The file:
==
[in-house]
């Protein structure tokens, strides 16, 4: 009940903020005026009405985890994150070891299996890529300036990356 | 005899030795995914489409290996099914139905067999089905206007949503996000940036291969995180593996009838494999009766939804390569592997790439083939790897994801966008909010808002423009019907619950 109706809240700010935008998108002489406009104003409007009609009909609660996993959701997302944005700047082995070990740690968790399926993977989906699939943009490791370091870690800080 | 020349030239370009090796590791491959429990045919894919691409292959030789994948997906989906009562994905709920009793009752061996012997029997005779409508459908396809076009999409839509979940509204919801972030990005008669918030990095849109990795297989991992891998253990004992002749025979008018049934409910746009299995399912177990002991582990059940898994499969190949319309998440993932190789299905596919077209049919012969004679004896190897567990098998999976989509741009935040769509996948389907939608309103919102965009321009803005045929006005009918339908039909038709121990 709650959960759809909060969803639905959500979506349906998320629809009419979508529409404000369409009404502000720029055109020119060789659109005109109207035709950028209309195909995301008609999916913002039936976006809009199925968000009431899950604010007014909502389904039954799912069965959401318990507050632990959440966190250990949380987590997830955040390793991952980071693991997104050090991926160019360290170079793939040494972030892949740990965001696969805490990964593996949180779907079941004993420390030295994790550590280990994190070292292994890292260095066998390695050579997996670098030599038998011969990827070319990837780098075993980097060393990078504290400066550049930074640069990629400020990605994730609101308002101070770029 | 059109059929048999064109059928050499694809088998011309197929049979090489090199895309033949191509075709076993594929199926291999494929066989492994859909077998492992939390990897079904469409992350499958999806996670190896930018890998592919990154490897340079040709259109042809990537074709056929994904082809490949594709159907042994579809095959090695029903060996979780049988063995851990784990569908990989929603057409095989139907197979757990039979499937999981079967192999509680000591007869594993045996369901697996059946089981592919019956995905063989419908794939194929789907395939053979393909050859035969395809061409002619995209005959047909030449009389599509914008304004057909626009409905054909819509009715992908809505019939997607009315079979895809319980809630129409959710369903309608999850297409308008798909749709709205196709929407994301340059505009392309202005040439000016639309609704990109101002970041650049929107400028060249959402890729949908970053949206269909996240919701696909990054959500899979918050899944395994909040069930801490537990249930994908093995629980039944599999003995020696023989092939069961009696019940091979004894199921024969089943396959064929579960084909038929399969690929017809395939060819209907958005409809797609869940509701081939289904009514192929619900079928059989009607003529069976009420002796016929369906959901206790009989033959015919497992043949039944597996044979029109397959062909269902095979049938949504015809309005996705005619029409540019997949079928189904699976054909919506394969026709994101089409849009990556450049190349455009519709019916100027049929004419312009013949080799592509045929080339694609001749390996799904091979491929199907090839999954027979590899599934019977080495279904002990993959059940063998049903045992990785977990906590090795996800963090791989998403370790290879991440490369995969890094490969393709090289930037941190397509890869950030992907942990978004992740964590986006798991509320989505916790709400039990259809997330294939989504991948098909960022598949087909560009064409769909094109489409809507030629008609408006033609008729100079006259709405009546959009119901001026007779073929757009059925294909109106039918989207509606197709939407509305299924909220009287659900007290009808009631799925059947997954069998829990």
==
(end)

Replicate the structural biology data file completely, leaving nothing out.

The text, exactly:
[in-house]
């Protein structure tokens, strides 16, 4: 009940903020005026009405985890994150070891299996890529300036990356 | 005899030795995914489409290996099914139905067999089905206007949503996000940036291969995180593996009838494999009766939804390569592997790439083939790897994801966008909010808002423009019907619950 109706809240700010935008998108002489406009104003409007009609009909609660996993959701997302944005700047082995070990740690968790399926993977989906699939943009490791370091870690800080 | 020349030239370009090796590791491959429990045919894919691409292959030789994948997906989906009562994905709920009793009752061996012997029997005779409508459908396809076009999409839509979940509204919801972030990005008669918030990095849109990795297989991992891998253990004992002749025979008018049934409910746009299995399912177990002991582990059940898994499969190949319309998440993932190789299905596919077209049919012969004679004896190897567990098998999976989509741009935040769509996948389907939608309103919102965009321009803005045929006005009918339908039909038709121990 709650959960759809909060969803639905959500979506349906998320629809009419979508529409404000369409009404502000720029055109020119060789659109005109109207035709950028209309195909995301008609999916913002039936976006809009199925968000009431899950604010007014909502389904039954799912069965959401318990507050632990959440966190250990949380987590997830955040390793991952980071693991997104050090991926160019360290170079793939040494972030892949740990965001696969805490990964593996949180779907079941004993420390030295994790550590280990994190070292292994890292260095066998390695050579997996670098030599038998011969990827070319990837780098075993980097060393990078504290400066550049930074640069990629400020990605994730609101308002101070770029 | 059109059929048999064109059928050499694809088998011309197929049979090489090199895309033949191509075709076993594929199926291999494929066989492994859909077998492992939390990897079904469409992350499958999806996670190896930018890998592919990154490897340079040709259109042809990537074709056929994904082809490949594709159907042994579809095959090695029903060996979780049988063995851990784990569908990989929603057409095989139907197979757990039979499937999981079967192999509680000591007869594993045996369901697996059946089981592919019956995905063989419908794939194929789907395939053979393909050859035969395809061409002619995209005959047909030449009389599509914008304004057909626009409905054909819509009715992908809505019939997607009315079979895809319980809630129409959710369903309608999850297409308008798909749709709205196709929407994301340059505009392309202005040439000016639309609704990109101002970041650049929107400028060249959402890729949908970053949206269909996240919701696909990054959500899979918050899944395994909040069930801490537990249930994908093995629980039944599999003995020696023989092939069961009696019940091979004894199921024969089943396959064929579960084909038929399969690929017809395939060819209907958005409809797609869940509701081939289904009514192929619900079928059989009607003529069976009420002796016929369906959901206790009989033959015919497992043949039944597996044979029109397959062909269902095979049938949504015809309005996705005619029409540019997949079928189904699976054909919506394969026709994101089409849009990556450049190349455009519709019916100027049929004419312009013949080799592509045929080339694609001749390996799904091979491929199907090839999954027979590899599934019977080495279904002990993959059940063998049903045992990785977990906590090795996800963090791989998403370790290879991440490369995969890094490969393709090289930037941190397509890869950030992907942990978004992740964590986006798991509320989505916790709400039990259809997330294939989504991948098909960022598949087909560009064409769909094109489409809507030629008609408006033609008729100079006259709405009546959009119901001026007779073929757009059925294909109106039918989207509606197709939407509305299924909220009287659900007290009808009631799925059947997954069998829990």